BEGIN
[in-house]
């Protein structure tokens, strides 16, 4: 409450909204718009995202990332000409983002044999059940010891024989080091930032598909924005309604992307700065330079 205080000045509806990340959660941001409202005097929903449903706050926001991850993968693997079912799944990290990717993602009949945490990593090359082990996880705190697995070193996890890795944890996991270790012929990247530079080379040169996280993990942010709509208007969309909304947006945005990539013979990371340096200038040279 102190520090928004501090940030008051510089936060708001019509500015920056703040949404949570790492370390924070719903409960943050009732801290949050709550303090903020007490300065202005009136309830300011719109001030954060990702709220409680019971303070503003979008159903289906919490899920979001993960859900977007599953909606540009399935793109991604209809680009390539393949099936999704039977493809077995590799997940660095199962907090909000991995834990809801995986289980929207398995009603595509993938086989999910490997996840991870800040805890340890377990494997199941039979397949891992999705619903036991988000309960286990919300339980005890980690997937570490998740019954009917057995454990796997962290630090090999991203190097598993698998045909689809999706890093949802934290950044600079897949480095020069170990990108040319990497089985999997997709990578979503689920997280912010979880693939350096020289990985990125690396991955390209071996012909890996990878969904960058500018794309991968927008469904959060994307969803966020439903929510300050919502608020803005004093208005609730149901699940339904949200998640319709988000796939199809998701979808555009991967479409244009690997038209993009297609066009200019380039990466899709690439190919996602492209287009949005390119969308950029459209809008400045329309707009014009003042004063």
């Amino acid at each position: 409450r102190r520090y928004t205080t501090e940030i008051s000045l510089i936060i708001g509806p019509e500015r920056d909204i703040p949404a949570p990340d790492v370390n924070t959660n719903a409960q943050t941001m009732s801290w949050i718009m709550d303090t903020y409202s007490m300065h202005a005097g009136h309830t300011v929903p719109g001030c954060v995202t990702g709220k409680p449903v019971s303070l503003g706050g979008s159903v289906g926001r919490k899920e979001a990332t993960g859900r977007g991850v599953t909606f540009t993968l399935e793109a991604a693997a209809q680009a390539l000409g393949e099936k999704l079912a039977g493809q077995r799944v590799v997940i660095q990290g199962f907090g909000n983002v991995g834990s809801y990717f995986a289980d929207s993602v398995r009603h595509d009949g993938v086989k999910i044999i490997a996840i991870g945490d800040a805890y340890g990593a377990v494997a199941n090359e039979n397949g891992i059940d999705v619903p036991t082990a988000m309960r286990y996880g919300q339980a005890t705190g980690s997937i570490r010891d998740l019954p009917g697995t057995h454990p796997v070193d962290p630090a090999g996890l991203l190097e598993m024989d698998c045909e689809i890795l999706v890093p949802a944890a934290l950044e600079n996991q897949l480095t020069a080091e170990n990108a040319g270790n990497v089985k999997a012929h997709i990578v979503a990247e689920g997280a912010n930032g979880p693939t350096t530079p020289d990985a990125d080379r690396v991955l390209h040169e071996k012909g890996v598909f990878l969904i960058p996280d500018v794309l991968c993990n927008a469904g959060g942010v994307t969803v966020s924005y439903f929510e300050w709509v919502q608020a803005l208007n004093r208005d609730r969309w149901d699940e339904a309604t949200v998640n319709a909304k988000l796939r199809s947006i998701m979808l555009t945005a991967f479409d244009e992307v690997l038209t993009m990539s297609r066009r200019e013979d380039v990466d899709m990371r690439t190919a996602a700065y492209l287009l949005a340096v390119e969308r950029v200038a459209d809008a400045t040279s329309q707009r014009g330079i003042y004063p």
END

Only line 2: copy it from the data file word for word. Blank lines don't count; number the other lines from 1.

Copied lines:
């Protein structure tokens, strides 16, 4: 409450909204718009995202990332000409983002044999059940010891024989080091930032598909924005309604992307700065330079 205080000045509806990340959660941001409202005097929903449903706050926001991850993968693997079912799944990290990717993602009949945490990593090359082990996880705190697995070193996890890795944890996991270790012929990247530079080379040169996280993990942010709509208007969309909304947006945005990539013979990371340096200038040279 102190520090928004501090940030008051510089936060708001019509500015920056703040949404949570790492370390924070719903409960943050009732801290949050709550303090903020007490300065202005009136309830300011719109001030954060990702709220409680019971303070503003979008159903289906919490899920979001993960859900977007599953909606540009399935793109991604209809680009390539393949099936999704039977493809077995590799997940660095199962907090909000991995834990809801995986289980929207398995009603595509993938086989999910490997996840991870800040805890340890377990494997199941039979397949891992999705619903036991988000309960286990919300339980005890980690997937570490998740019954009917057995454990796997962290630090090999991203190097598993698998045909689809999706890093949802934290950044600079897949480095020069170990990108040319990497089985999997997709990578979503689920997280912010979880693939350096020289990985990125690396991955390209071996012909890996990878969904960058500018794309991968927008469904959060994307969803966020439903929510300050919502608020803005004093208005609730149901699940339904949200998640319709988000796939199809998701979808555009991967479409244009690997038209993009297609066009200019380039990466899709690439190919996602492209287009949005390119969308950029459209809008400045329309707009014009003042004063």